For me, the challenge (and fun) of learning Blender was that it’s totally unlike any other software that I use. It’s actually a lot closer to sculpting and photography than it is to generating graphs or bond-line structures. But there’s huge potential: you can use it to unify all 3D stills and animations in one platform, meaning you can generate consistent images with sophisticated flourishes. At first Blender will seem fairly intimidating, but keep in mind the following: for visualization of molecules, you need only the simplest features of this program. There’s no such thing as “photorealism” in molecular modeling, and you’re just building a bunch of cylinders and spheres. Only the slightest bit of actual expertise is needed to use Blender as a chemist.

Because it’s not tied to the idea of molecular modeling, some simple actions that would be otherwise tricky are straightforward. In a recent paper I wanted to show a model with hydrogen atoms colored according to their chemical shifts. In Blender it’s trivial: just select an atom and change the color of its material. Most modeling programs I’ve used don’t really expect you to do this sort of thing.

Here’s another image I put together that highlights a different aspect of the program. This image is a cartoon of a smectic A liquid crystal phase of cylinders (representing rod-like molecules). I wanted to add a little disorder to the orientations and positions of the “molecules” so as to differentiate this image from a similar cartoon of a crystalline phase. To do this, I played around with Blender’s game engine. This is exactly what it sounds like; for the purpose of this image it allowed me to give the cylinders real mass and physics. I then built an (invisible) box and just kept dropping the cylinders into it until I got the amount of disorder that I was looking for.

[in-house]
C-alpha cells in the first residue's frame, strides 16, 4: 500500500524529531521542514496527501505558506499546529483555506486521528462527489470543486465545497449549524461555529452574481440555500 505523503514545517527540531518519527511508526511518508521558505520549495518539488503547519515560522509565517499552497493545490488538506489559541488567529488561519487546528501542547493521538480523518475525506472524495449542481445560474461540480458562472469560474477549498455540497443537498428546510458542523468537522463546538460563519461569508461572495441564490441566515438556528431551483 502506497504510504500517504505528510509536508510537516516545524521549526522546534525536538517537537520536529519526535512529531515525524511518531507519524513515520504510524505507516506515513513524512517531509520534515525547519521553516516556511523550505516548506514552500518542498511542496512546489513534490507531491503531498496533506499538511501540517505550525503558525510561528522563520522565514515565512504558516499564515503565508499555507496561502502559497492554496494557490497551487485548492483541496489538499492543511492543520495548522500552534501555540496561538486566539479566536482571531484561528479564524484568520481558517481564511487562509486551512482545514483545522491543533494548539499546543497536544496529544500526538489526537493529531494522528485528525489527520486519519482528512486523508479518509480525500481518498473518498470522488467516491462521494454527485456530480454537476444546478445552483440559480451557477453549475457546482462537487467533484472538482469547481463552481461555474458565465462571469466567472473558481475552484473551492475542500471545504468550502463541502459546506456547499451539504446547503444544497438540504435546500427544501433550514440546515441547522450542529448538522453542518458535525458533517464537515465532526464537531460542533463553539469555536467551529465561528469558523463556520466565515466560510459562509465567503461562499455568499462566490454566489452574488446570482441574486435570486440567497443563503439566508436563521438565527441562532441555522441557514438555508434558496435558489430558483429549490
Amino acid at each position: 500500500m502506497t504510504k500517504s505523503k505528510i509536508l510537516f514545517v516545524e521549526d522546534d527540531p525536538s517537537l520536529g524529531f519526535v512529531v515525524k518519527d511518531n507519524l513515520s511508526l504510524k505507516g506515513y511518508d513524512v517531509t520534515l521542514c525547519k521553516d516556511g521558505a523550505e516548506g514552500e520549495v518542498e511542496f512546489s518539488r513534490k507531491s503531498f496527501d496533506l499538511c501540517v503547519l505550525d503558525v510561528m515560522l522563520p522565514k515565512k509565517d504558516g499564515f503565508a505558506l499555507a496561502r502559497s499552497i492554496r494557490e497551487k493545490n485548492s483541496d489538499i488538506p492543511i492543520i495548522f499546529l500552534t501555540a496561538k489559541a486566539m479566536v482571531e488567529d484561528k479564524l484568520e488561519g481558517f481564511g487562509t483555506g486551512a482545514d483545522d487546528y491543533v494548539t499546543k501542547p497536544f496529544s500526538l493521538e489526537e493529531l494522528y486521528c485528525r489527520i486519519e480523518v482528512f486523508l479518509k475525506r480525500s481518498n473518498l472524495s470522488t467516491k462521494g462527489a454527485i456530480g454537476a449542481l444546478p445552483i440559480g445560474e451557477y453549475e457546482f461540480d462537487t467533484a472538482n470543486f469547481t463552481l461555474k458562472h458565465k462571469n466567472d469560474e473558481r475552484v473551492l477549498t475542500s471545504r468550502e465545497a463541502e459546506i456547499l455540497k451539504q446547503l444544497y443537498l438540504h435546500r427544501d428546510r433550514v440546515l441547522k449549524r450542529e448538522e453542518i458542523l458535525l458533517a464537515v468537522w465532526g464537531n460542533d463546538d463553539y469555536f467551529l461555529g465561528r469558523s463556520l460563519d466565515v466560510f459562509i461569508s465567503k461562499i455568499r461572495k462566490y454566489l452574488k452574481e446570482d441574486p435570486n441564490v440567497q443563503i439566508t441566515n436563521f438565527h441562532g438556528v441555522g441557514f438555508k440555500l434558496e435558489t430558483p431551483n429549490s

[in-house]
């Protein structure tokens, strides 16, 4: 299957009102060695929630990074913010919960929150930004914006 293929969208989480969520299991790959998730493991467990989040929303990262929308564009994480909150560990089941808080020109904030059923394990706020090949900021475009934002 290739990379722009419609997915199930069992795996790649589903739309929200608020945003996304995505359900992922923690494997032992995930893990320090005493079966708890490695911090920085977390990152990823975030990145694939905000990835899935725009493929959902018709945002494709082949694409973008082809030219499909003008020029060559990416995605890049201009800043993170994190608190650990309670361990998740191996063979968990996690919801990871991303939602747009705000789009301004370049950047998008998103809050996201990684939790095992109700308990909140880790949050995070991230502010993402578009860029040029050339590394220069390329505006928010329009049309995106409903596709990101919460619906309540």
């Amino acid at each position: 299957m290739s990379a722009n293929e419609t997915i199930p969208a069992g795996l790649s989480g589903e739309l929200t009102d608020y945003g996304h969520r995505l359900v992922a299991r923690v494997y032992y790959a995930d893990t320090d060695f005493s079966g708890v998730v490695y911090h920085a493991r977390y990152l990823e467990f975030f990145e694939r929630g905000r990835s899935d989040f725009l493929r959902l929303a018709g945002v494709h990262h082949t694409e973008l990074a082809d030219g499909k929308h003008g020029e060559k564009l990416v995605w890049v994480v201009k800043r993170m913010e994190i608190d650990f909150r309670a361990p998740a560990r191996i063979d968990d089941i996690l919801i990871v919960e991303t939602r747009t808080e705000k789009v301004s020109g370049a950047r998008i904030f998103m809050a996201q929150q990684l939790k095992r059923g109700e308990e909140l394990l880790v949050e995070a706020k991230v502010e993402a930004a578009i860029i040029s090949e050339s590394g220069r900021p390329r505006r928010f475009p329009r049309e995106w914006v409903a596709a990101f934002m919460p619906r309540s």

Image of a smectic A phase from Blender.

Cartoon of a smectic A liquid crystal phase, generated in Blender.

Here’s another example of a model of an ortho-phenylene that I generated in Blender, this one combining a molecular geometry with another element, a helix to highlight the compound’s secondary structure. The helix is actually quite easy to generate: the program has tools that allow this sort of thing to be done automatically. The hard part is really getting the molecular geometry into the program.

ortho-Phenylene with a helix, rendered in Blender.

Rendering of an ortho-phenylene with a helix..

Unfortunately, there’s really no way for me to provide a complete Blender tutorial. That would literally take up a book. Fortunately, such books exist and are generally pretty easy to follow. I used Blender Foundations, which was great, but may be a little out of date at this point. There’s also a large online community and quite a lot of how-to information can be had with a little clever Googling. For example, to get the glowing effect of the yellow hexagons in the image above I spent a few minutes learning how the render lightsabers.

Instead, I plan to focus on providing a how-to for importing molecular geometries into Blender. Once you get the hang of it, I would argue it’s actually easier and faster to render molecules in Blender than in most other programs, and the results are very high quality.

To get started building graphics for papers, you really only need the basics: some familiarity with the interface (which is actually probably the biggest hurdle), a basic knowledge of manipulating objects (moving, rotating), a basic knowledge of materials, and a basic knowledge of lighting and cameras. A lot of the more advanced features (animations, painting textures, etc.) aren’t that important at the start. Heck, you don’t even really need to know how to build models if all you’re doing is rendering molecules, since the script I’ll share takes care of that for you.

In the next post I’ll share my basic template file, which is essentially like a studio in that it has a basic lighting setup and camera placement. I’ll also share the script that I use to generate simple space-filling, bond-line, and ball-and-stick images.

If you already know how to use Blender and are just interested in the script, it’s currently available on github.